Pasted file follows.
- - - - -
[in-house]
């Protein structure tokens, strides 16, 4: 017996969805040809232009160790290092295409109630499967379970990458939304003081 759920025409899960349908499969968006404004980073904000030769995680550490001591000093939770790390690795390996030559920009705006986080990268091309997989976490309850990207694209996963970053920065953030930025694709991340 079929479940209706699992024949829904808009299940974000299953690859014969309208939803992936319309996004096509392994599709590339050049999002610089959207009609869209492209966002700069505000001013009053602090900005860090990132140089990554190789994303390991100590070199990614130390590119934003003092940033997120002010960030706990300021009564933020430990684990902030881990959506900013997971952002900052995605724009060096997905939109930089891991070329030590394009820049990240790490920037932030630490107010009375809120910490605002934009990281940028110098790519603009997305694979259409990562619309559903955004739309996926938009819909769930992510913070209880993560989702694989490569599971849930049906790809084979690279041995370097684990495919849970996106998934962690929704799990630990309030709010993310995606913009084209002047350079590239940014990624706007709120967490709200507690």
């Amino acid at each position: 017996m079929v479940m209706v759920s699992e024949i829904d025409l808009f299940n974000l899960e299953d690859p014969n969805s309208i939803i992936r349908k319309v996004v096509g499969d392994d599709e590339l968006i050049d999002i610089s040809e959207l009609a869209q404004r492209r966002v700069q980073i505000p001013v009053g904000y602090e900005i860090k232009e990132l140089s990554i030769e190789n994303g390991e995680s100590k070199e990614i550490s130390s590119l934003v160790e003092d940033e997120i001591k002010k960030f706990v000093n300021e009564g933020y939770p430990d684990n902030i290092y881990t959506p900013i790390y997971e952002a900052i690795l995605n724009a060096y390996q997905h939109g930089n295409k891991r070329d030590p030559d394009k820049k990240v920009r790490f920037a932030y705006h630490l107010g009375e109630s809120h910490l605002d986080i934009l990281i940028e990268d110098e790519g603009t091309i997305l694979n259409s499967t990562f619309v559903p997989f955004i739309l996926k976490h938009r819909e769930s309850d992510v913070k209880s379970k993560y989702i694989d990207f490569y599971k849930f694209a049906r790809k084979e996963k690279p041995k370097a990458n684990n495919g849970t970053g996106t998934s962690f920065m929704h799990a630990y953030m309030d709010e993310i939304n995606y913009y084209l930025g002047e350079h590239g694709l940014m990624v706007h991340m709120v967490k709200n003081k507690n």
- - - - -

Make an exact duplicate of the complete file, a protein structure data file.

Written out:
[in-house]
């Protein structure tokens, strides 16, 4: 017996969805040809232009160790290092295409109630499967379970990458939304003081 759920025409899960349908499969968006404004980073904000030769995680550490001591000093939770790390690795390996030559920009705006986080990268091309997989976490309850990207694209996963970053920065953030930025694709991340 079929479940209706699992024949829904808009299940974000299953690859014969309208939803992936319309996004096509392994599709590339050049999002610089959207009609869209492209966002700069505000001013009053602090900005860090990132140089990554190789994303390991100590070199990614130390590119934003003092940033997120002010960030706990300021009564933020430990684990902030881990959506900013997971952002900052995605724009060096997905939109930089891991070329030590394009820049990240790490920037932030630490107010009375809120910490605002934009990281940028110098790519603009997305694979259409990562619309559903955004739309996926938009819909769930992510913070209880993560989702694989490569599971849930049906790809084979690279041995370097684990495919849970996106998934962690929704799990630990309030709010993310995606913009084209002047350079590239940014990624706007709120967490709200507690």
């Amino acid at each position: 017996m079929v479940m209706v759920s699992e024949i829904d025409l808009f299940n974000l899960e299953d690859p014969n969805s309208i939803i992936r349908k319309v996004v096509g499969d392994d599709e590339l968006i050049d999002i610089s040809e959207l009609a869209q404004r492209r966002v700069q980073i505000p001013v009053g904000y602090e900005i860090k232009e990132l140089s990554i030769e190789n994303g390991e995680s100590k070199e990614i550490s130390s590119l934003v160790e003092d940033e997120i001591k002010k960030f706990v000093n300021e009564g933020y939770p430990d684990n902030i290092y881990t959506p900013i790390y997971e952002a900052i690795l995605n724009a060096y390996q997905h939109g930089n295409k891991r070329d030590p030559d394009k820049k990240v920009r790490f920037a932030y705006h630490l107010g009375e109630s809120h910490l605002d986080i934009l990281i940028e990268d110098e790519g603009t091309i997305l694979n259409s499967t990562f619309v559903p997989f955004i739309l996926k976490h938009r819909e769930s309850d992510v913070k209880s379970k993560y989702i694989d990207f490569y599971k849930f694209a049906r790809k084979e996963k690279p041995k370097a990458n684990n495919g849970t970053g996106t998934s962690f920065m929704h799990a630990y953030m309030d709010e993310i939304n995606y913009y084209l930025g002047e350079h590239g694709l940014m990624v706007h991340m709120v967490k709200n003081k507690n």